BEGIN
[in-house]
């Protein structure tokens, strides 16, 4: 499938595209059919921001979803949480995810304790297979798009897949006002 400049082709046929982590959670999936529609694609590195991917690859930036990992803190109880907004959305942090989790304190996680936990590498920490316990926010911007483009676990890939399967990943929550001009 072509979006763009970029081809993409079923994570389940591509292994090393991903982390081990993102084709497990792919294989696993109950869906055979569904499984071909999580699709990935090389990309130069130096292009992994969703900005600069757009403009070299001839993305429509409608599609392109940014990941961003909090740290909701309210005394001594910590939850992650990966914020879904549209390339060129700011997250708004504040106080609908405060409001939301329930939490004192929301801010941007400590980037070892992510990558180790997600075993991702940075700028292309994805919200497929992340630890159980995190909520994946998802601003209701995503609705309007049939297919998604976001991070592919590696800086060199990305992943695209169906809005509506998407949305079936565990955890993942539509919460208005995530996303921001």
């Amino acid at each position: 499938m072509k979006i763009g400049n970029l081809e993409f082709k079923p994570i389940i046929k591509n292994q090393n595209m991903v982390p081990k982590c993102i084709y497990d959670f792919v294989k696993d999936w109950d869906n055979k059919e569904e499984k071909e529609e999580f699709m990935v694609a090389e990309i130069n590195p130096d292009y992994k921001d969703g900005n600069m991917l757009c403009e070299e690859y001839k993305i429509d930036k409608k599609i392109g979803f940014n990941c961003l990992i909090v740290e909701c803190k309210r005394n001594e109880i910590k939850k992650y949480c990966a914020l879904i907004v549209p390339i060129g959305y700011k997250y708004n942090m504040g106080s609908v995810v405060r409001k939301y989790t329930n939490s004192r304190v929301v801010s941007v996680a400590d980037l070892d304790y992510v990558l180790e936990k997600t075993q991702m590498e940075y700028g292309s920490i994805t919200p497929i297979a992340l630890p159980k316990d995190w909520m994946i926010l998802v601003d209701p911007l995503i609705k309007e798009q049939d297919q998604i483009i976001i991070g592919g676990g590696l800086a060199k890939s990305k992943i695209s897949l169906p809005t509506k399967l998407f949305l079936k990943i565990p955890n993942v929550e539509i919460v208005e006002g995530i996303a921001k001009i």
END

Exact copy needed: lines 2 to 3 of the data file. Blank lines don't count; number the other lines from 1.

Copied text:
């Protein structure tokens, strides 16, 4: 499938595209059919921001979803949480995810304790297979798009897949006002 400049082709046929982590959670999936529609694609590195991917690859930036990992803190109880907004959305942090989790304190996680936990590498920490316990926010911007483009676990890939399967990943929550001009 072509979006763009970029081809993409079923994570389940591509292994090393991903982390081990993102084709497990792919294989696993109950869906055979569904499984071909999580699709990935090389990309130069130096292009992994969703900005600069757009403009070299001839993305429509409608599609392109940014990941961003909090740290909701309210005394001594910590939850992650990966914020879904549209390339060129700011997250708004504040106080609908405060409001939301329930939490004192929301801010941007400590980037070892992510990558180790997600075993991702940075700028292309994805919200497929992340630890159980995190909520994946998802601003209701995503609705309007049939297919998604976001991070592919590696800086060199990305992943695209169906809005509506998407949305079936565990955890993942539509919460208005995530996303921001």
């Amino acid at each position: 499938m072509k979006i763009g400049n970029l081809e993409f082709k079923p994570i389940i046929k591509n292994q090393n595209m991903v982390p081990k982590c993102i084709y497990d959670f792919v294989k696993d999936w109950d869906n055979k059919e569904e499984k071909e529609e999580f699709m990935v694609a090389e990309i130069n590195p130096d292009y992994k921001d969703g900005n600069m991917l757009c403009e070299e690859y001839k993305i429509d930036k409608k599609i392109g979803f940014n990941c961003l990992i909090v740290e909701c803190k309210r005394n001594e109880i910590k939850k992650y949480c990966a914020l879904i907004v549209p390339i060129g959305y700011k997250y708004n942090m504040g106080s609908v995810v405060r409001k939301y989790t329930n939490s004192r304190v929301v801010s941007v996680a400590d980037l070892d304790y992510v990558l180790e936990k997600t075993q991702m590498e940075y700028g292309s920490i994805t919200p497929i297979a992340l630890p159980k316990d995190w909520m994946i926010l998802v601003d209701p911007l995503i609705k309007e798009q049939d297919q998604i483009i976001i991070g592919g676990g590696l800086a060199k890939s990305k992943i695209s897949l169906p809005t509506k399967l998407f949305l079936k990943i565990p955890n993942v929550e539509i919460v208005e006002g995530i996303a921001k001009i």